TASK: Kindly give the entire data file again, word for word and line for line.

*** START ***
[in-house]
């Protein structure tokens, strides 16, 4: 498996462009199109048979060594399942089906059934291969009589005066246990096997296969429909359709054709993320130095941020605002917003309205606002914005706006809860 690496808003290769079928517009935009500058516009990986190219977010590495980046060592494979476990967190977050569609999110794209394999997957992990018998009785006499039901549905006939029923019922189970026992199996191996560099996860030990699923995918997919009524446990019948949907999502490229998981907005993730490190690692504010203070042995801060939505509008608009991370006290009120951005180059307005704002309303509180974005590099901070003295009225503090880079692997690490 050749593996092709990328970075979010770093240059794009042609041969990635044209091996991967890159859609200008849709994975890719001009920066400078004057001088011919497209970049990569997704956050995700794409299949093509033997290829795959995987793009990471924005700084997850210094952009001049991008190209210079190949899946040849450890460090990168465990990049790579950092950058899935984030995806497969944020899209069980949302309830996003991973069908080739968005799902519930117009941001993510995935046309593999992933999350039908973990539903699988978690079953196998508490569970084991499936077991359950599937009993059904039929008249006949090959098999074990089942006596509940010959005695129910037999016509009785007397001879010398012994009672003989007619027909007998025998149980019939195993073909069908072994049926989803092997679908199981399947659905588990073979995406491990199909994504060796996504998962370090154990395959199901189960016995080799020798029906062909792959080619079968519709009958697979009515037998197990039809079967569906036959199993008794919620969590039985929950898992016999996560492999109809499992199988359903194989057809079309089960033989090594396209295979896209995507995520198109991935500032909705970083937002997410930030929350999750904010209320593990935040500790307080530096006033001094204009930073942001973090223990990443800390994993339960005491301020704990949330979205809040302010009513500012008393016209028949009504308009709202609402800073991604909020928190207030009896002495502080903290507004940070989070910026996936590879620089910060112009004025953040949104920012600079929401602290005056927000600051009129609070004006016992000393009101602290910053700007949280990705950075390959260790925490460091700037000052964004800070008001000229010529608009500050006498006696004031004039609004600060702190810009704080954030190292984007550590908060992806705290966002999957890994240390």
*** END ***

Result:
[in-house]
């Protein structure tokens, strides 16, 4: 498996462009199109048979060594399942089906059934291969009589005066246990096997296969429909359709054709993320130095941020605002917003309205606002914005706006809860 690496808003290769079928517009935009500058516009990986190219977010590495980046060592494979476990967190977050569609999110794209394999997957992990018998009785006499039901549905006939029923019922189970026992199996191996560099996860030990699923995918997919009524446990019948949907999502490229998981907005993730490190690692504010203070042995801060939505509008608009991370006290009120951005180059307005704002309303509180974005590099901070003295009225503090880079692997690490 050749593996092709990328970075979010770093240059794009042609041969990635044209091996991967890159859609200008849709994975890719001009920066400078004057001088011919497209970049990569997704956050995700794409299949093509033997290829795959995987793009990471924005700084997850210094952009001049991008190209210079190949899946040849450890460090990168465990990049790579950092950058899935984030995806497969944020899209069980949302309830996003991973069908080739968005799902519930117009941001993510995935046309593999992933999350039908973990539903699988978690079953196998508490569970084991499936077991359950599937009993059904039929008249006949090959098999074990089942006596509940010959005695129910037999016509009785007397001879010398012994009672003989007619027909007998025998149980019939195993073909069908072994049926989803092997679908199981399947659905588990073979995406491990199909994504060796996504998962370090154990395959199901189960016995080799020798029906062909792959080619079968519709009958697979009515037998197990039809079967569906036959199993008794919620969590039985929950898992016999996560492999109809499992199988359903194989057809079309089960033989090594396209295979896209995507995520198109991935500032909705970083937002997410930030929350999750904010209320593990935040500790307080530096006033001094204009930073942001973090223990990443800390994993339960005491301020704990949330979205809040302010009513500012008393016209028949009504308009709202609402800073991604909020928190207030009896002495502080903290507004940070989070910026996936590879620089910060112009004025953040949104920012600079929401602290005056927000600051009129609070004006016992000393009101602290910053700007949280990705950075390959260790925490460091700037000052964004800070008001000229010529608009500050006498006696004031004039609004600060702190810009704080954030190292984007550590908060992806705290966002999957890994240390």